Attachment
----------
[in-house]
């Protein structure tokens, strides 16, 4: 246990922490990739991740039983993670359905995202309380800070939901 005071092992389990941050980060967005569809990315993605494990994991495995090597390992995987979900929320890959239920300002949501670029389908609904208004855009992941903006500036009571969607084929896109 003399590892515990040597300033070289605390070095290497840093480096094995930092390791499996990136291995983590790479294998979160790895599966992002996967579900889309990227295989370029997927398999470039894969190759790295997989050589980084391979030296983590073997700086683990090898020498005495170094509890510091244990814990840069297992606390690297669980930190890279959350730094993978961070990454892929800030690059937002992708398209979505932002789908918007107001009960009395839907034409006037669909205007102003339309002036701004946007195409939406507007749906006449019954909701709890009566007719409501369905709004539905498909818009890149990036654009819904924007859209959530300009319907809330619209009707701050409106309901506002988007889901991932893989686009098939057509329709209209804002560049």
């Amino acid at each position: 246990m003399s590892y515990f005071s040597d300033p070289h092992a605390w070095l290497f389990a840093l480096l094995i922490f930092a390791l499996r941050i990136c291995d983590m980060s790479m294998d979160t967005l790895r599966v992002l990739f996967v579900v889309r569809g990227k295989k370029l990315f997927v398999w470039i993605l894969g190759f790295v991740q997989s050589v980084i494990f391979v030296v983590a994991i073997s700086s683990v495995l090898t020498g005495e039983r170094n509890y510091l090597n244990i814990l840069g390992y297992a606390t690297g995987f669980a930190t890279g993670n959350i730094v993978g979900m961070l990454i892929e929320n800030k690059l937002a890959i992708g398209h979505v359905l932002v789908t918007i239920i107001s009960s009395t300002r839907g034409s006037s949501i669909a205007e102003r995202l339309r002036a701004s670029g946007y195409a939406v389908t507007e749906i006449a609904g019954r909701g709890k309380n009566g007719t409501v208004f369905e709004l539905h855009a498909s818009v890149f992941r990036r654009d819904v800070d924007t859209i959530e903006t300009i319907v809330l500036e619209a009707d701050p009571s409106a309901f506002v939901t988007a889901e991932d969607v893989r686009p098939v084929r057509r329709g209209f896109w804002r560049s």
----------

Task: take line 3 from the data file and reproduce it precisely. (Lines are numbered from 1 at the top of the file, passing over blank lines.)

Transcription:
């Amino acid at each position: 246990m003399s590892y515990f005071s040597d300033p070289h092992a605390w070095l290497f389990a840093l480096l094995i922490f930092a390791l499996r941050i990136c291995d983590m980060s790479m294998d979160t967005l790895r599966v992002l990739f996967v579900v889309r569809g990227k295989k370029l990315f997927v398999w470039i993605l894969g190759f790295v991740q997989s050589v980084i494990f391979v030296v983590a994991i073997s700086s683990v495995l090898t020498g005495e039983r170094n509890y510091l090597n244990i814990l840069g390992y297992a606390t690297g995987f669980a930190t890279g993670n959350i730094v993978g979900m961070l990454i892929e929320n800030k690059l937002a890959i992708g398209h979505v359905l932002v789908t918007i239920i107001s009960s009395t300002r839907g034409s006037s949501i669909a205007e102003r995202l339309r002036a701004s670029g946007y195409a939406v389908t507007e749906i006449a609904g019954r909701g709890k309380n009566g007719t409501v208004f369905e709004l539905h855009a498909s818009v890149f992941r990036r654009d819904v800070d924007t859209i959530e903006t300009i319907v809330l500036e619209a009707d701050p009571s409106a309901f506002v939901t988007a889901e991932d969607v893989r686009p098939v084929r057509r329709g209209f896109w804002r560049s």